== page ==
99.9% of fans really don't understand how profits in football are made. They aren't made in the usual way of publishing annual accounts and showing an operating profit after tax. Very few owners aim for this, most are considering "how much annual loss can I afford?".
The way owners make football is by purchasing a football club and the value of that football club over time grows by more than the club loses every season, and the change in the purchasing power of money.

For example: Man Utd were bought for about £800 million and about £600 million of that was debt held by the club. The new owners are paying off the debt annually, making a smallish loss most years while still putting significant funds into the club, maybe 100 to 200 million every season. 10 years later the club is valued at over £4billion which means the Glazers are sitting on an almost £2billion "profit" in around 10 years of ownership. Its absolutely eye watering.

Now, in football it can go wrong. Man Utd could get relegated. They have done before. If that happened, the Glazers would be in deep sh1t, until they can spend and get back to the top. So football is inherently very risky investment wise.

So club owners really, really want to de-risk their investments and hang on to their money. How do they do this? Well for many years the big European clubs have been pulling the strings at Uefa (by threatening breakaway) with three big improvements for them....group stages to derisk the champions league, top four qualifying for champions league - this meant Man Utd could have a "bad" season but still slosh around in the champions league money pot next season = happy owners. FFP was the major concession to the big clubs. Uefa sold it as "fairness" but its the least fair thing every to happen in football and was a massive game changer. It effectively stratified football and discouraged other very rich people from coming in and spending £1bn per season on players...when they would be fined 20-30 points and end up out of the champions league. FFP was a truly awful initiative for a competitive sport.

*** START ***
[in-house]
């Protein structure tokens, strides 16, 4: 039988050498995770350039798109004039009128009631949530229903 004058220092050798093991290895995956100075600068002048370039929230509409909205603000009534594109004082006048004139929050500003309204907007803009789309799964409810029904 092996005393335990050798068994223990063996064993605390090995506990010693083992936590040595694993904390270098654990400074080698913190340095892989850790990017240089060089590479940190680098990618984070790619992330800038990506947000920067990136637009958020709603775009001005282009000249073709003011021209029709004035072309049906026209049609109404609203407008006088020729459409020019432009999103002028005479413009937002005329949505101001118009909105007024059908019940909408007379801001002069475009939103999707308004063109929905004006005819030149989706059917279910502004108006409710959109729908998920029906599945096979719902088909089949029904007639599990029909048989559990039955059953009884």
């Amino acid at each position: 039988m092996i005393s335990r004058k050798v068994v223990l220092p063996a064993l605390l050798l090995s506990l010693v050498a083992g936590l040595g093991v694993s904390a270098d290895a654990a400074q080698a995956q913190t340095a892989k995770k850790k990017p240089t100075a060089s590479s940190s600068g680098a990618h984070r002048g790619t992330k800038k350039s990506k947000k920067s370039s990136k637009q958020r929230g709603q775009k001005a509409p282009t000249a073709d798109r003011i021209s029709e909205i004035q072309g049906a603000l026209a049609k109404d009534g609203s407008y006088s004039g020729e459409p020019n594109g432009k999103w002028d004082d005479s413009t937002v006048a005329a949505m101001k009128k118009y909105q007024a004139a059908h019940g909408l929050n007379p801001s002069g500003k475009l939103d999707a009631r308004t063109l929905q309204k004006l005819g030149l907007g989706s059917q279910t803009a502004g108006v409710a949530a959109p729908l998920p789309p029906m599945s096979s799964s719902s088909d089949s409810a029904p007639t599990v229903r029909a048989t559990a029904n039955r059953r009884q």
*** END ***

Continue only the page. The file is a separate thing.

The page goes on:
This is also why the big six are blocking another rich Arab state from buying Newcastle. They definitely do not want a "big 7" with only 4 places in the champions league available. This risks their investments way too much. Remember, they are not football club owners, they are business men with economists as advisers.

So then we come to ESL...uefa finally grew some balls and started changing the champions league away from the double group stages intended to favour the big clubs, towards a more competitive (and inherently financially risky to the big clubs) knockout system. This was a big trigger for the big clubs, their threats of breakaway weren't working, so they had to break away. Uefa cleverly forced their hand, they launched prematurely and it failed, for now.

What we are seeing now is many owners across Europe who look at the relative (financial) safety of American football closed league systems and see that as the only way forward.

So the big battle is on. We had a truly competitive sport 30byears ago where any club, with the right set up and investment, could make it to the top and thus displace a "big club". Since 1990 the competitiveness of football has been chipped away until we are where we are..the same few clubs dominate European football and if you missed the gravy train, you are screwed, forever.

For me, it's time to go back to a truly competitive system like football should be. We've crept far too close to a closed league system, led by the rich owners. Let more rich people come in and spend their billions if they wish to. Let clubs go bust and disappear if the owners screw up and lose their money, have more promotion and relegation to increase competition, opportunity and risk. Have knockout competitions instead of group stages. Give the minnows a chance.

Do all of this and you'll find the economics will sort itself out. Money will flow from top to bottom more readily, the clubs at the top will spend less and pay players less (it's too risky to spend big in a truly open competitive system) and fans wills start to love the game again.

True competition is the answer, not more misguided rules. If the ESL becomes a reality, football as we know it will be dead. It will be reduced to a media event with the illusion of competition. Nothing worse imo.
Good post Walleye

DCH